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Not at all drab

June 25, 2013
Moth 3

Sparshall’s Moth

Moths are sometimes thought of as rather drab and uninteresting creatures, but many of our native moths are in fact very attractive. A good example is this moth photographed recently on Three Sisters at Flowerdale. It is a Sparshall’s Moth (Trichiocercus sparshalli), identified as a male by the long white tufts of hair on its abdomen (see photo below). It’s coming to the end of its flying time, which peaks in April/May and again October/November.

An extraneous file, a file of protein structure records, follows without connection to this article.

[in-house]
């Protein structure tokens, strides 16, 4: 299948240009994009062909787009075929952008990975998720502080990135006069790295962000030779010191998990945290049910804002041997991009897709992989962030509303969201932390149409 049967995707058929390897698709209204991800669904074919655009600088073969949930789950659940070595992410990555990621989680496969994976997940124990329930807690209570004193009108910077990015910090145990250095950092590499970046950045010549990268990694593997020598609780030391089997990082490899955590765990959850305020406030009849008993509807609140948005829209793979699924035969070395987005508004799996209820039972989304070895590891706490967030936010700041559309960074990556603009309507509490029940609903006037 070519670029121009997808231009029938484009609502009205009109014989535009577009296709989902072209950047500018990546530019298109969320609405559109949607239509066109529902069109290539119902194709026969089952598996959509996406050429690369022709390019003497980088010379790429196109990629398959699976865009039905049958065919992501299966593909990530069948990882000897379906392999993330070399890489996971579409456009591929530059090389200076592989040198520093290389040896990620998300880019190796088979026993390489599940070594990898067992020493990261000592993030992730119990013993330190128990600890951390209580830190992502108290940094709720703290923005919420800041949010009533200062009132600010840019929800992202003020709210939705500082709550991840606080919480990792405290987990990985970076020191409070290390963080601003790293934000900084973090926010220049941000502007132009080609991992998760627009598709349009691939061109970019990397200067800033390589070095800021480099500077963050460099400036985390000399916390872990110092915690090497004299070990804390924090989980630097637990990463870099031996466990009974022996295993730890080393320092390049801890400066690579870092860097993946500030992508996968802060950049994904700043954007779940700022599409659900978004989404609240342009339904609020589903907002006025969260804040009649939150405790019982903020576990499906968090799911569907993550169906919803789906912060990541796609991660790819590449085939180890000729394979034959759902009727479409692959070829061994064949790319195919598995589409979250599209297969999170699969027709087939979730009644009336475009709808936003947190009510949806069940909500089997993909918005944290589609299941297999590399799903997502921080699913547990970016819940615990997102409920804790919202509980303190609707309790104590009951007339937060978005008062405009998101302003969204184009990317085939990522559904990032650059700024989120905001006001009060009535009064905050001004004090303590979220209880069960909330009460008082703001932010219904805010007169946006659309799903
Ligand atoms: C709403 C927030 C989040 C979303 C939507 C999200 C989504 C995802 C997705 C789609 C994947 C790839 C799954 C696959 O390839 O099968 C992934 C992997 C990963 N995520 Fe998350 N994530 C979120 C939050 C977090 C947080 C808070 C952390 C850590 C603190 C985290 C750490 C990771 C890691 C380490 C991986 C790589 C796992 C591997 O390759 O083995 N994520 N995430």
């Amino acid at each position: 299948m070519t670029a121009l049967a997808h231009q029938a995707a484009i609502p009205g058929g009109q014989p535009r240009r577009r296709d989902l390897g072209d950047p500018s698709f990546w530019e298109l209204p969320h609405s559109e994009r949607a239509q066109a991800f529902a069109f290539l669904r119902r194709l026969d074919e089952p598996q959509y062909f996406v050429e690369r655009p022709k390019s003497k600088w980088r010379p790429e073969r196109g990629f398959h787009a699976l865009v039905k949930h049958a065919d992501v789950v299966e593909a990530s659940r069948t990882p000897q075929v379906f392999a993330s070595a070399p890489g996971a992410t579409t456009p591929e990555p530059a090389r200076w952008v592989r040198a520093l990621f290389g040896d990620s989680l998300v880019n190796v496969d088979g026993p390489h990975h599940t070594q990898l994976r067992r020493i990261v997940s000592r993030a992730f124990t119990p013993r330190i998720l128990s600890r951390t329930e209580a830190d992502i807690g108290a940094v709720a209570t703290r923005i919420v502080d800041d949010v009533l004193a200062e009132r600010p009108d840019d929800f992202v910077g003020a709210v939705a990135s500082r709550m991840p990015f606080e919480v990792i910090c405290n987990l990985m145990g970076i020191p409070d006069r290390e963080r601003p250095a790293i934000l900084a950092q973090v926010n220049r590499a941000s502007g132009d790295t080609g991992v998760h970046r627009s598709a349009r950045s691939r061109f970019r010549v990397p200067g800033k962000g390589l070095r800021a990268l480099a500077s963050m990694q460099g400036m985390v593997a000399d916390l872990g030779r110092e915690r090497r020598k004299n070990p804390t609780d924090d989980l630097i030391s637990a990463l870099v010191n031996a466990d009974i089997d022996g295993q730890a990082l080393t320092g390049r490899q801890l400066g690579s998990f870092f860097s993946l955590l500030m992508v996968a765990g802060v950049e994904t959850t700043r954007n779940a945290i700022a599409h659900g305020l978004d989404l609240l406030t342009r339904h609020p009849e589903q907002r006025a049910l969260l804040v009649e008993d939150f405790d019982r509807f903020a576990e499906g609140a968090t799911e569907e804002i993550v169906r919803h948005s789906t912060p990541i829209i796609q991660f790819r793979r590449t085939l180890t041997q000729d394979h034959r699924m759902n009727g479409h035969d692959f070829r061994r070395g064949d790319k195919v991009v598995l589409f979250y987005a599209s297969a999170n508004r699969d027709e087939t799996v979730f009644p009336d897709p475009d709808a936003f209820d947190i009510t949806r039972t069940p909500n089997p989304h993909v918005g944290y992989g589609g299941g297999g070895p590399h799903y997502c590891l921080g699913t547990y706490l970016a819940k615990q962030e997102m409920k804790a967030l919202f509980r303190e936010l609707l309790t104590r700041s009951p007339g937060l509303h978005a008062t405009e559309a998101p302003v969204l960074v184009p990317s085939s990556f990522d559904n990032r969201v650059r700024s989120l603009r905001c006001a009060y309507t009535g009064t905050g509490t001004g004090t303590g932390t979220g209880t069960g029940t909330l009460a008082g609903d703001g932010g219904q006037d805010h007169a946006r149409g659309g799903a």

Moth 2Moth 1

 
 
 

Sparshall's Moth larvae Photo courtesy of P. Carwardine and Peter Marriott

Sparshall’s Moth larvae
Photo courtesy of P. Carwardine and Peter Marriott

The strikingly patterned caterpillars (see photo at left) feed on most eucalypts and sometimes even on she-oaks and tea-trees. They are gregarious when young, but become solitary when close to maturity.

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